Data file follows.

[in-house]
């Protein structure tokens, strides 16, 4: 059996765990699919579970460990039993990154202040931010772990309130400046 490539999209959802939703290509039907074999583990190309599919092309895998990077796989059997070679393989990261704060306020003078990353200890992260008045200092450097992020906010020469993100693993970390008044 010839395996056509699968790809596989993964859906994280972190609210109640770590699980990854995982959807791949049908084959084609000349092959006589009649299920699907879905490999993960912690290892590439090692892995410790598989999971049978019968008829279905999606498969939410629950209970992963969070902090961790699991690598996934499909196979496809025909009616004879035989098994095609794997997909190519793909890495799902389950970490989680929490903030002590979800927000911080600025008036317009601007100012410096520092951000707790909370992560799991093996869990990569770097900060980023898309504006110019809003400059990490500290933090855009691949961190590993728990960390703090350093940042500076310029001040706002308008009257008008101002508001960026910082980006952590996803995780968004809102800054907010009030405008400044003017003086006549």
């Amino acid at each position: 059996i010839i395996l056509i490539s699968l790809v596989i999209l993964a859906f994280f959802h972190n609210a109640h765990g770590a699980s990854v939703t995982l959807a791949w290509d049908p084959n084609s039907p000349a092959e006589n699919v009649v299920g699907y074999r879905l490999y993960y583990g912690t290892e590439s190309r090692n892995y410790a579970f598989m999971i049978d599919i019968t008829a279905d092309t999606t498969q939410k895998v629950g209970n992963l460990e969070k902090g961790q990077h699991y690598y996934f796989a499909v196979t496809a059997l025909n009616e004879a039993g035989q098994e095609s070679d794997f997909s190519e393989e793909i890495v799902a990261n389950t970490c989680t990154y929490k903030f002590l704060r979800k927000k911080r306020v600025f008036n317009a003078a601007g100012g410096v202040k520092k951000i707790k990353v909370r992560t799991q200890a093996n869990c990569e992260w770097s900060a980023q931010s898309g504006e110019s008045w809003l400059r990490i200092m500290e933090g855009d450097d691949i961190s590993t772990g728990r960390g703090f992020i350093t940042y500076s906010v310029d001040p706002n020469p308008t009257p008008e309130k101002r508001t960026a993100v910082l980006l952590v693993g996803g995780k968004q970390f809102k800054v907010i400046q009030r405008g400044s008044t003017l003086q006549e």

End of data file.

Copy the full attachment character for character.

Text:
[in-house]
């Protein structure tokens, strides 16, 4: 059996765990699919579970460990039993990154202040931010772990309130400046 490539999209959802939703290509039907074999583990190309599919092309895998990077796989059997070679393989990261704060306020003078990353200890992260008045200092450097992020906010020469993100693993970390008044 010839395996056509699968790809596989993964859906994280972190609210109640770590699980990854995982959807791949049908084959084609000349092959006589009649299920699907879905490999993960912690290892590439090692892995410790598989999971049978019968008829279905999606498969939410629950209970992963969070902090961790699991690598996934499909196979496809025909009616004879035989098994095609794997997909190519793909890495799902389950970490989680929490903030002590979800927000911080600025008036317009601007100012410096520092951000707790909370992560799991093996869990990569770097900060980023898309504006110019809003400059990490500290933090855009691949961190590993728990960390703090350093940042500076310029001040706002308008009257008008101002508001960026910082980006952590996803995780968004809102800054907010009030405008400044003017003086006549």
């Amino acid at each position: 059996i010839i395996l056509i490539s699968l790809v596989i999209l993964a859906f994280f959802h972190n609210a109640h765990g770590a699980s990854v939703t995982l959807a791949w290509d049908p084959n084609s039907p000349a092959e006589n699919v009649v299920g699907y074999r879905l490999y993960y583990g912690t290892e590439s190309r090692n892995y410790a579970f598989m999971i049978d599919i019968t008829a279905d092309t999606t498969q939410k895998v629950g209970n992963l460990e969070k902090g961790q990077h699991y690598y996934f796989a499909v196979t496809a059997l025909n009616e004879a039993g035989q098994e095609s070679d794997f997909s190519e393989e793909i890495v799902a990261n389950t970490c989680t990154y929490k903030f002590l704060r979800k927000k911080r306020v600025f008036n317009a003078a601007g100012g410096v202040k520092k951000i707790k990353v909370r992560t799991q200890a093996n869990c990569e992260w770097s900060a980023q931010s898309g504006e110019s008045w809003l400059r990490i200092m500290e933090g855009d450097d691949i961190s590993t772990g728990r960390g703090f992020i350093t940042y500076s906010v310029d001040p706002n020469p308008t009257p008008e309130k101002r508001t960026a993100v910082l980006l952590v693993g996803g995780k968004q970390f809102k800054v907010i400046q009030r405008g400044s008044t003017l003086q006549e």